Sad, And As Happy As Can Be

There come moments in time when we must let go.  They never are easy.  Oftentimes, we find them perplexing — even jarring. Yet, they are natural rites of passage, as much a part of life as the seasons changing, but they can still come at you in a way that catches you off guard.

This all came riveting home to me this past summer as my wife and I drove our special needs son — our only child — to the University of Alabama where he had been accepted into a new program called Crossing Points.  This was a new program for young adults with special needs to help them begin crossing the bridge to independence.

I was crossing a bridge as well — to my own new level of independence.

As my wife Anne, my son Trotter Jr., and I drove the 60 miles or so from our Birmingham home to Tuscaloosa that morning, to enroll him in this program, the sun was shining.  On the outside, that is.  Inside of me, there was a turbulence, almost as if a darkening thunderstorm was pounding against my soul.

“I must be strong.  I must be strong,” I heard my inner voice telling me — in fact, almost shouting to me — as Anne and Trotter, both in the back seat, occupied themselves:  Anne, reading a magazine, and Trotter, a 20-year-old with the intellectual abilities of a seven year old, nonetheless maneuvering his iPad, happy as can be. 

My mind flashed back to the day his acceptance letter arrived.  It didn’t come by email, it came the old-fashioned way — that envelope in the mailbox, just like we got college acceptance letters in my day, because the University wanted to make it something special for these new students and their families; something to be celebrated.

I kept driving and thinking. The letter had come only a few weeks ago.  “We don’t have a whole lot of time to get ready!” I remember Anne saying.  We didn’t; however, on the drive down to Tuscaloosa I realized that we did have a lot of time to get ready — for we both had been preparing subconsciously for this moment ever since Trotter Jr., as a small boy, was diagnosed with an assortment of syndromes that would severely inhibit his intellectual and emotional growth.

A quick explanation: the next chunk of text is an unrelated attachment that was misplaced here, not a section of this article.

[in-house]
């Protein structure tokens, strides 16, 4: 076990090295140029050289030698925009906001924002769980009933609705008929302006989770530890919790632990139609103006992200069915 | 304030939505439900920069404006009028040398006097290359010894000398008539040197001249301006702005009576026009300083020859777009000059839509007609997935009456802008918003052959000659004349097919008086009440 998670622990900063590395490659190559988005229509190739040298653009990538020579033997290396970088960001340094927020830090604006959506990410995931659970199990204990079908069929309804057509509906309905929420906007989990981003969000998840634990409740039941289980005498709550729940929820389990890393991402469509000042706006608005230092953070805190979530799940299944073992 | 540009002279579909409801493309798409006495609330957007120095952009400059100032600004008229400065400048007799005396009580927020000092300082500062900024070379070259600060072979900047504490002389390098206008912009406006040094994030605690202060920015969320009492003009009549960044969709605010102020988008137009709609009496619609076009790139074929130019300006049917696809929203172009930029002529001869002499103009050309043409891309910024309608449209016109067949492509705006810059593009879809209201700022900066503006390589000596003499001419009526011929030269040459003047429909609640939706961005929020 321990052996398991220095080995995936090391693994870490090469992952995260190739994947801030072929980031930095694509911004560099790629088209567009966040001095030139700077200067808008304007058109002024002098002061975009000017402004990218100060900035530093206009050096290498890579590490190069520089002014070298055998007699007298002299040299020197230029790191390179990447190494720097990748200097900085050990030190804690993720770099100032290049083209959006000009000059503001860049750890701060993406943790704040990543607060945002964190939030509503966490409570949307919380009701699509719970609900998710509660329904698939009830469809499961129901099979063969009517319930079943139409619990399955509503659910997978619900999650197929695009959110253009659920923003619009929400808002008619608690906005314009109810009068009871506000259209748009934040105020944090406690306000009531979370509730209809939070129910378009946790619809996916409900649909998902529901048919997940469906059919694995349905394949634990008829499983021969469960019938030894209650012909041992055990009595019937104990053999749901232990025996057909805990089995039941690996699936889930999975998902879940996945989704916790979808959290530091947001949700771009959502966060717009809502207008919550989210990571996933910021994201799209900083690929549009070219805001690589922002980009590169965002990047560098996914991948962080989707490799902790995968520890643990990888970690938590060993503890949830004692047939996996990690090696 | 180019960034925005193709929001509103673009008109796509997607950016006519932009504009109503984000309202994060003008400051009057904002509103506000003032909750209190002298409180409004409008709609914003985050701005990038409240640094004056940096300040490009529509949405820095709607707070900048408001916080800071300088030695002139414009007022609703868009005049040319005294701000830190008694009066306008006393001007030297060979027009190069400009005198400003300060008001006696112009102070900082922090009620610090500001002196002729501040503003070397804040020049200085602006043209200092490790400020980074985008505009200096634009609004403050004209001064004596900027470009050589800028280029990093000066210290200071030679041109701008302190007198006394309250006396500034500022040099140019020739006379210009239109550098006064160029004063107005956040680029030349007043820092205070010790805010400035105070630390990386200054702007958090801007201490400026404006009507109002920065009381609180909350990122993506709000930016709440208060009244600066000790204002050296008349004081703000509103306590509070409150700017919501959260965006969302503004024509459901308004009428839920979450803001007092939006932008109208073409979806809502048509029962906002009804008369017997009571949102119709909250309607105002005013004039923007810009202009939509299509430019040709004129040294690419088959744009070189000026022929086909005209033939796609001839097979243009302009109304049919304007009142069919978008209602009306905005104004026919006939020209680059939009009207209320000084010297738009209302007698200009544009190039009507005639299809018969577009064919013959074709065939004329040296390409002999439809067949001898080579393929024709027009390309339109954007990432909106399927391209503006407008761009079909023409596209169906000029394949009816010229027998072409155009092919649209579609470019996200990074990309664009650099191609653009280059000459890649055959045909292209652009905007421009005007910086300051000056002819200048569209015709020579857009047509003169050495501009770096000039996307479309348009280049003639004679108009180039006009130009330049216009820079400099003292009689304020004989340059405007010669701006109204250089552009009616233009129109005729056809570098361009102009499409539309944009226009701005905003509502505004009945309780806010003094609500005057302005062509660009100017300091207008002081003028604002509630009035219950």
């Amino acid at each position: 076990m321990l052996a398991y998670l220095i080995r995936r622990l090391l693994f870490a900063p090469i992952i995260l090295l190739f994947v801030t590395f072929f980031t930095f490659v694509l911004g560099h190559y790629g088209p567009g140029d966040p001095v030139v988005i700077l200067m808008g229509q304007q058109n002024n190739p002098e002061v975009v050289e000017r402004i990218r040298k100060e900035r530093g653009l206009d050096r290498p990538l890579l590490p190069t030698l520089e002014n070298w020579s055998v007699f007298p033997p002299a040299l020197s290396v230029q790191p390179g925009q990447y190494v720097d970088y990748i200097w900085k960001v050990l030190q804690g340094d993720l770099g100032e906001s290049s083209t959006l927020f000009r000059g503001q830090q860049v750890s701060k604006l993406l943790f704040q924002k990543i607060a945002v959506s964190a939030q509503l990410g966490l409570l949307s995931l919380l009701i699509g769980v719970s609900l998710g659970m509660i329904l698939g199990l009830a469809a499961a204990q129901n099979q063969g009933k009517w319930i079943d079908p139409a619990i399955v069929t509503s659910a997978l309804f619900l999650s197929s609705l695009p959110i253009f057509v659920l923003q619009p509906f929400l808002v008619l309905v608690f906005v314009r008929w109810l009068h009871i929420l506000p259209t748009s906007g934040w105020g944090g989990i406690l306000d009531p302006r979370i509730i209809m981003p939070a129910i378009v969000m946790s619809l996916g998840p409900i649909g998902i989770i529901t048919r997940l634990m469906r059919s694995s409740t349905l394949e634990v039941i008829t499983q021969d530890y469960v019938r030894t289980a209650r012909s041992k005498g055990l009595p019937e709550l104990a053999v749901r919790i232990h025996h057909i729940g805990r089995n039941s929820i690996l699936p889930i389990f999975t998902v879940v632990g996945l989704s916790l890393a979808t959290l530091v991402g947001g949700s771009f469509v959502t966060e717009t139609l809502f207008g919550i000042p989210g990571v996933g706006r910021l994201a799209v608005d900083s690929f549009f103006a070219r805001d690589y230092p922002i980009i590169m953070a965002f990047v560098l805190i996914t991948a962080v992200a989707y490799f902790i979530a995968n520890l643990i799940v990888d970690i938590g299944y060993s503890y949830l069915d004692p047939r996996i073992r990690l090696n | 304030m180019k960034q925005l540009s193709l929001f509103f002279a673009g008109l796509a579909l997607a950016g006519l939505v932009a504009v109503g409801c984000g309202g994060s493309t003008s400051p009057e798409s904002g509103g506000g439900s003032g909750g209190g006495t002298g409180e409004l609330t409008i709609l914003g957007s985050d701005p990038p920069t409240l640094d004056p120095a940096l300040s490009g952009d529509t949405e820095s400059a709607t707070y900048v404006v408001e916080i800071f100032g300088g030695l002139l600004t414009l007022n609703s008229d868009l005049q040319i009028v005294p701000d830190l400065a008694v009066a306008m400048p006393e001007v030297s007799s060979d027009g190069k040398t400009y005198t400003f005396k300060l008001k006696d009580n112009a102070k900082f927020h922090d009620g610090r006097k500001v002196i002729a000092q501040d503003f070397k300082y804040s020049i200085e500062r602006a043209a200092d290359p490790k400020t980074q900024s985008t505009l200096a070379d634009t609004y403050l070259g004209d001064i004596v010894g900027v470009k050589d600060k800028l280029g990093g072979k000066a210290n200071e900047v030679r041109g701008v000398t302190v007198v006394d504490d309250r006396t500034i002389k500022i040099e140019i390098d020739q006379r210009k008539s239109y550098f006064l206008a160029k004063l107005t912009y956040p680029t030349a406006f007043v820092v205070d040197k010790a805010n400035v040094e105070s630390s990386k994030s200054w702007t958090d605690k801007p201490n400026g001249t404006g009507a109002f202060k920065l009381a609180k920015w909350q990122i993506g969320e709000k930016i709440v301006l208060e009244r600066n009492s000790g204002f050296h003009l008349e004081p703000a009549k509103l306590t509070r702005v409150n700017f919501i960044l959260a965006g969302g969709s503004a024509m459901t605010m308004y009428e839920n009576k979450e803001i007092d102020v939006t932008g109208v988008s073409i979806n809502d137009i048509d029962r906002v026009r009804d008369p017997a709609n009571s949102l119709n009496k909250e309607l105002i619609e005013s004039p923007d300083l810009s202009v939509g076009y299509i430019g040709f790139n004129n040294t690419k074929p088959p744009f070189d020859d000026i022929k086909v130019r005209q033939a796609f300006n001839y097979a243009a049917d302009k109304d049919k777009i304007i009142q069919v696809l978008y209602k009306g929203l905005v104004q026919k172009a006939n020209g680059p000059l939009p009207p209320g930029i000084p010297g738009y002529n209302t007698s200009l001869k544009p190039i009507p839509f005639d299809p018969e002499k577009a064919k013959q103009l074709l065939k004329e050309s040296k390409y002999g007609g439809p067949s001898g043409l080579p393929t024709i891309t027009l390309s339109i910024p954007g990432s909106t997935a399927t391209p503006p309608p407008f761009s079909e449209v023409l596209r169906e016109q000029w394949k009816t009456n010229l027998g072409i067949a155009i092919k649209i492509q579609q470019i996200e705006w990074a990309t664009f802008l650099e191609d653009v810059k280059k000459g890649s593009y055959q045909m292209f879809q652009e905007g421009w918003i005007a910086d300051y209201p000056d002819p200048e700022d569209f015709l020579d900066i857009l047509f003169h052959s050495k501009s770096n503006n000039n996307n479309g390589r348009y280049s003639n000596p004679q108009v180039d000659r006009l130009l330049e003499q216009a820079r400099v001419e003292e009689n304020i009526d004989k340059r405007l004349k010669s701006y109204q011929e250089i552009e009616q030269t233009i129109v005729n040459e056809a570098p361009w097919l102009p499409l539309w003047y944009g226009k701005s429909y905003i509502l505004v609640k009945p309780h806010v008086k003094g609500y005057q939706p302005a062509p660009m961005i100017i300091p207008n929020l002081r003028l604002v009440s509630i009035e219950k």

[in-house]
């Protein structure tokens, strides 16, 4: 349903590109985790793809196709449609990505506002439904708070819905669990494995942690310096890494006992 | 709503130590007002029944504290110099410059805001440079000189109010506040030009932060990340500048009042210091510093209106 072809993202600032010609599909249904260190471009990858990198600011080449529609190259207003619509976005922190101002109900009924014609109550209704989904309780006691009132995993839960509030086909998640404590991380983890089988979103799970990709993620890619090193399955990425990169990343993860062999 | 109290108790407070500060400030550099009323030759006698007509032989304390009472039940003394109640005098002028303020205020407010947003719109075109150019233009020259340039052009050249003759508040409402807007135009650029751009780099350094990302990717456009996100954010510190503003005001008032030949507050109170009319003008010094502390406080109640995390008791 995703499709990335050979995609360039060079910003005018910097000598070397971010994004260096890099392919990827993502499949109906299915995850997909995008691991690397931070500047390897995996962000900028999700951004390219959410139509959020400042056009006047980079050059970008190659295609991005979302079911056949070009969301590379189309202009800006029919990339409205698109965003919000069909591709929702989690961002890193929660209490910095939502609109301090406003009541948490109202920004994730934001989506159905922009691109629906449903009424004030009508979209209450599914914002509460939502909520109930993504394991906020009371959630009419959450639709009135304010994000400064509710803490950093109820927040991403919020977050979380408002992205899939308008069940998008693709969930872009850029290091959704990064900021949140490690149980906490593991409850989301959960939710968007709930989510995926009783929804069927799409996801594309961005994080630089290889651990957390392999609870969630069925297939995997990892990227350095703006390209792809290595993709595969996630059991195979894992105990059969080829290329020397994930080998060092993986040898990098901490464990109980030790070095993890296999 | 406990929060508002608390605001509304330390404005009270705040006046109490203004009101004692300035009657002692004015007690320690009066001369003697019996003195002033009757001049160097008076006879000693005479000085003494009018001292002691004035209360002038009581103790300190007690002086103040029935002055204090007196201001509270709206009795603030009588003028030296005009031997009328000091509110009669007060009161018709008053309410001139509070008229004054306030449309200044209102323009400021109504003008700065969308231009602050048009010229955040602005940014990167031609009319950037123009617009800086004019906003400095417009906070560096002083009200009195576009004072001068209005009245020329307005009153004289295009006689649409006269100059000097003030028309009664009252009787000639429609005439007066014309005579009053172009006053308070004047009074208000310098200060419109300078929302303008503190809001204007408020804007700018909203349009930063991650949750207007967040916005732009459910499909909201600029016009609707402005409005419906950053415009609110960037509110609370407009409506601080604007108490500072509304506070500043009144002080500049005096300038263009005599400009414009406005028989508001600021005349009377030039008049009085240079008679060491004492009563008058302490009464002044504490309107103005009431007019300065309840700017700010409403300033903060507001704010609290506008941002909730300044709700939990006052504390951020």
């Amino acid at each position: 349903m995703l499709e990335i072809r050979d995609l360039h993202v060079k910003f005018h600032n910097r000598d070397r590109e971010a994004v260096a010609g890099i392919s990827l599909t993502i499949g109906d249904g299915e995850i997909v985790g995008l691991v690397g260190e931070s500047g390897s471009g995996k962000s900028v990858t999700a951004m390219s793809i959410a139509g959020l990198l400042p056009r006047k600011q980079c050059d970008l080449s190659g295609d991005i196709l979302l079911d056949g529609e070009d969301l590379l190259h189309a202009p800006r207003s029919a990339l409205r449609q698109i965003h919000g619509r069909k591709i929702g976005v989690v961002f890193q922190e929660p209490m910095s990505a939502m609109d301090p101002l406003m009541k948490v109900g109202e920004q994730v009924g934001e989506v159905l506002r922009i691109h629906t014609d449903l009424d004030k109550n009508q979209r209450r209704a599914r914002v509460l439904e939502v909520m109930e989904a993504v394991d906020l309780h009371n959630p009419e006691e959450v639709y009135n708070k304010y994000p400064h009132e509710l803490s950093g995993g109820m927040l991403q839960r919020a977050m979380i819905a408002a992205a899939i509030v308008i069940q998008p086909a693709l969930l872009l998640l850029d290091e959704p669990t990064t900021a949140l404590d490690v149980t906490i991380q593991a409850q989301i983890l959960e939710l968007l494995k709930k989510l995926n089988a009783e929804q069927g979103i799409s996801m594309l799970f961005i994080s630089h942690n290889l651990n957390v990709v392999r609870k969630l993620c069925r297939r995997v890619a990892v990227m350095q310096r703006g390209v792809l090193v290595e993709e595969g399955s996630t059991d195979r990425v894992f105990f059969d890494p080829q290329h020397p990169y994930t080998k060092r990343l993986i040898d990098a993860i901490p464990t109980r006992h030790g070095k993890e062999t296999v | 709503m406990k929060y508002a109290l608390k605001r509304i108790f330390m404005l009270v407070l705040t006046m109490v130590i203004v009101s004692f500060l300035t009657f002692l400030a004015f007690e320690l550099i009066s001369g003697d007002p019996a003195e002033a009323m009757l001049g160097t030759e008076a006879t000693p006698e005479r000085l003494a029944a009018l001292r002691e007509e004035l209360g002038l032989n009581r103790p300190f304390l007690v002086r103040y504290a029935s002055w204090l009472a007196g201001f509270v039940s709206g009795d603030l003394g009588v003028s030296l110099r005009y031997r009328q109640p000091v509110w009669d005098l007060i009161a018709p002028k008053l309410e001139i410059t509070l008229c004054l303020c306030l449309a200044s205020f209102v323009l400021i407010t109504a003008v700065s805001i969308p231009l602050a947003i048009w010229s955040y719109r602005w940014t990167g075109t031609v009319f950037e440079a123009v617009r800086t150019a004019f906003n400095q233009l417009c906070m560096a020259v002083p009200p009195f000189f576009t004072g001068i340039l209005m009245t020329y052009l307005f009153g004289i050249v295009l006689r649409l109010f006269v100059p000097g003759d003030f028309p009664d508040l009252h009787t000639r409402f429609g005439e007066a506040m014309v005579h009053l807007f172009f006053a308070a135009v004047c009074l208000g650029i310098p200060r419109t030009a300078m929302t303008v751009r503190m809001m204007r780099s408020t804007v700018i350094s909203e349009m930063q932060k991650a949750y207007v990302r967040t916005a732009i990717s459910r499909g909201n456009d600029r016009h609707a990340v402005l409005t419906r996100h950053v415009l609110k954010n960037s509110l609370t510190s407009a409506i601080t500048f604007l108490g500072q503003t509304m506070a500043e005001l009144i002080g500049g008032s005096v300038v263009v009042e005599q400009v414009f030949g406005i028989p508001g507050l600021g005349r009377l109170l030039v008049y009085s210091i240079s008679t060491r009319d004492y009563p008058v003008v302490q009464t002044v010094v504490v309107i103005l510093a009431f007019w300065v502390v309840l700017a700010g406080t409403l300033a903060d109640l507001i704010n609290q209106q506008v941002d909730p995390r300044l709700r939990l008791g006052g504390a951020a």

We knew this time would come. Now it was upon us! Anne and I had investigated options for our son's future. We knew what they were. And Crossing Points, we felt by far, was the best choice for Trotter Jr. at this point in his life.

The signs for Tuscaloosa were approaching.  I had grown up in Tuscaloosa and, in fact, had gone to the University of Alabama.  So on one hand, these signs were not new.  But this time it was like going to a whole new place — an unfamiliar one — one that I had never been to before.  Uncharted territory emotionally; the place where, for the first time ever, we would be leaving our son to the care of others, nearly all of whom we had never met.

We arrived on campus.  The building housing the program was new; I had never seen it.  I also saw something else I had never seen.  University students were there, to welcome Trotter and the other special needs kids, reaching out to them with enthusiasm, energy and dedication.  I realized that my beloved son, of whom I had become so protective, was about to be woven into a larger tapestry of love, with people and peers, experts and educators, there to envelop him.

Anne was happy and excited.  I was content, even tranquil.  On the drive down, Trotter Jr., as he often does, seemed oblivious even though Anne and I had explained this new program to him over and over.  Still, I don’t think he knew that we would be leaving him in Tuscaloosa for most of the summer, for two four-week sessions.  

Was he sad? Was he unnerved? I don’t know.  What I do know is that from the very moment we arrived, Trotter Jr. had a smile on his face, one that brightened as he was swept up in the excitement and welcoming warmth of Crossing Points on that sunny opening day.

What would come, I couldn’t predict.  What was clear, however, was the relief I felt.  There was orientation, settling him in, then saying our goodbyes.  Driving back to Birmingham, I thought about what a friend had told me:  “Even if he weren’t a special needs child, you would still be anxious — and a little sad — with him going off by himself for the first time.  This is a profound rite of passage; and these are the very feelings that all parents have.”

These were the words I pondered on the drive back to Birmingham.  I was a sad father, happy as can be.